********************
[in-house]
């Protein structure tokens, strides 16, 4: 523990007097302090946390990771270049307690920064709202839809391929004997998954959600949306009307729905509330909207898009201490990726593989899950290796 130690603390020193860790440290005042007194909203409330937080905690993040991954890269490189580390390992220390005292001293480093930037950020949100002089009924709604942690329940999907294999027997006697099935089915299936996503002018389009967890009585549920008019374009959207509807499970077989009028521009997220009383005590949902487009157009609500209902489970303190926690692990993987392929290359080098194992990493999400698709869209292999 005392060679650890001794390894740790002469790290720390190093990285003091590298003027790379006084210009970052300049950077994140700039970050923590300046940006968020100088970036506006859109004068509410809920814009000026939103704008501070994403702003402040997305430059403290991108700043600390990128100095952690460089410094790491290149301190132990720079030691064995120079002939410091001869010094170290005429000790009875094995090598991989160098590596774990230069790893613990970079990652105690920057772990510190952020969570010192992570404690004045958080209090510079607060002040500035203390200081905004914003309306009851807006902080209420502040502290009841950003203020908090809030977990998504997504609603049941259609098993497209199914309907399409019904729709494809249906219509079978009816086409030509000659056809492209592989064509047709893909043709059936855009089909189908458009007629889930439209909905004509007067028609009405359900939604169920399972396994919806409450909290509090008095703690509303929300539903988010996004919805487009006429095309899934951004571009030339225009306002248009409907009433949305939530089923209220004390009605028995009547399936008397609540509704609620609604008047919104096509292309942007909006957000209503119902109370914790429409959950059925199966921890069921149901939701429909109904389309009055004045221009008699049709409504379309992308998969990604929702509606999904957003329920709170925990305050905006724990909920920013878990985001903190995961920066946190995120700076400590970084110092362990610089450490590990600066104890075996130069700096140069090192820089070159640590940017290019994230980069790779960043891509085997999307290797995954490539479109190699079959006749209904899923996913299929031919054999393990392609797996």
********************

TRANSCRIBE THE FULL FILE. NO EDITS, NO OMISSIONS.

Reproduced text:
[in-house]
């Protein structure tokens, strides 16, 4: 523990007097302090946390990771270049307690920064709202839809391929004997998954959600949306009307729905509330909207898009201490990726593989899950290796 130690603390020193860790440290005042007194909203409330937080905690993040991954890269490189580390390992220390005292001293480093930037950020949100002089009924709604942690329940999907294999027997006697099935089915299936996503002018389009967890009585549920008019374009959207509807499970077989009028521009997220009383005590949902487009157009609500209902489970303190926690692990993987392929290359080098194992990493999400698709869209292999 005392060679650890001794390894740790002469790290720390190093990285003091590298003027790379006084210009970052300049950077994140700039970050923590300046940006968020100088970036506006859109004068509410809920814009000026939103704008501070994403702003402040997305430059403290991108700043600390990128100095952690460089410094790491290149301190132990720079030691064995120079002939410091001869010094170290005429000790009875094995090598991989160098590596774990230069790893613990970079990652105690920057772990510190952020969570010192992570404690004045958080209090510079607060002040500035203390200081905004914003309306009851807006902080209420502040502290009841950003203020908090809030977990998504997504609603049941259609098993497209199914309907399409019904729709494809249906219509079978009816086409030509000659056809492209592989064509047709893909043709059936855009089909189908458009007629889930439209909905004509007067028609009405359900939604169920399972396994919806409450909290509090008095703690509303929300539903988010996004919805487009006429095309899934951004571009030339225009306002248009409907009433949305939530089923209220004390009605028995009547399936008397609540509704609620609604008047919104096509292309942007909006957000209503119902109370914790429409959950059925199966921890069921149901939701429909109904389309009055004045221009008699049709409504379309992308998969990604929702509606999904957003329920709170925990305050905006724990909920920013878990985001903190995961920066946190995120700076400590970084110092362990610089450490590990600066104890075996130069700096140069090192820089070159640590940017290019994230980069790779960043891509085997999307290797995954490539479109190699079959006749209904899923996913299929031919054999393990392609797996």